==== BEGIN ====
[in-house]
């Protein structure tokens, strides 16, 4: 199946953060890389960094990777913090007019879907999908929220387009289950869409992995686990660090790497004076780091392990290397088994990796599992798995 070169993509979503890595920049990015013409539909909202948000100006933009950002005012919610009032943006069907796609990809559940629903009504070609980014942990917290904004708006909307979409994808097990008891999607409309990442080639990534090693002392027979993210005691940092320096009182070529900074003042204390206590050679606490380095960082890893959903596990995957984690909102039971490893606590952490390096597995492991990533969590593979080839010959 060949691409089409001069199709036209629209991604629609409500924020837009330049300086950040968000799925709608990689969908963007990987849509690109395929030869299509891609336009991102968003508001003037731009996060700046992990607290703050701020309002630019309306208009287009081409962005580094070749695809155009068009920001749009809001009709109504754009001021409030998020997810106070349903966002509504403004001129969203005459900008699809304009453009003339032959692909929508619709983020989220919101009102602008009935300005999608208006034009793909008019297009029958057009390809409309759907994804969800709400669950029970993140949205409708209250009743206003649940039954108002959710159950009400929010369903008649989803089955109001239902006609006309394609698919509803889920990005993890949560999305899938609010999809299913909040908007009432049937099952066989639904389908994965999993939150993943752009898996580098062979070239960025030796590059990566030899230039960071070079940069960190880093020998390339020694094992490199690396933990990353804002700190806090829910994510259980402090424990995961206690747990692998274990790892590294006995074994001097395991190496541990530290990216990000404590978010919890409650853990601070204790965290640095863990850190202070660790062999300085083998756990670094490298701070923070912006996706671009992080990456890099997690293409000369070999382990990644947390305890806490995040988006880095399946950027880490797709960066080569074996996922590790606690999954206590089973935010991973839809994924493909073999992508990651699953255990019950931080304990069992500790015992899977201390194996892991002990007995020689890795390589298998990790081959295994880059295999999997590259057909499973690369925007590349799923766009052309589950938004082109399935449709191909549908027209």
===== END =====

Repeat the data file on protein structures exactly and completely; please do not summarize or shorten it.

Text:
[in-house]
């Protein structure tokens, strides 16, 4: 199946953060890389960094990777913090007019879907999908929220387009289950869409992995686990660090790497004076780091392990290397088994990796599992798995 070169993509979503890595920049990015013409539909909202948000100006933009950002005012919610009032943006069907796609990809559940629903009504070609980014942990917290904004708006909307979409994808097990008891999607409309990442080639990534090693002392027979993210005691940092320096009182070529900074003042204390206590050679606490380095960082890893959903596990995957984690909102039971490893606590952490390096597995492991990533969590593979080839010959 060949691409089409001069199709036209629209991604629609409500924020837009330049300086950040968000799925709608990689969908963007990987849509690109395929030869299509891609336009991102968003508001003037731009996060700046992990607290703050701020309002630019309306208009287009081409962005580094070749695809155009068009920001749009809001009709109504754009001021409030998020997810106070349903966002509504403004001129969203005459900008699809304009453009003339032959692909929508619709983020989220919101009102602008009935300005999608208006034009793909008019297009029958057009390809409309759907994804969800709400669950029970993140949205409708209250009743206003649940039954108002959710159950009400929010369903008649989803089955109001239902006609006309394609698919509803889920990005993890949560999305899938609010999809299913909040908007009432049937099952066989639904389908994965999993939150993943752009898996580098062979070239960025030796590059990566030899230039960071070079940069960190880093020998390339020694094992490199690396933990990353804002700190806090829910994510259980402090424990995961206690747990692998274990790892590294006995074994001097395991190496541990530290990216990000404590978010919890409650853990601070204790965290640095863990850190202070660790062999300085083998756990670094490298701070923070912006996706671009992080990456890099997690293409000369070999382990990644947390305890806490995040988006880095399946950027880490797709960066080569074996996922590790606690999954206590089973935010991973839809994924493909073999992508990651699953255990019950931080304990069992500790015992899977201390194996892991002990007995020689890795390589298998990790081959295994880059295999999997590259057909499973690369925007590349799923766009052309589950938004082109399935449709191909549908027209």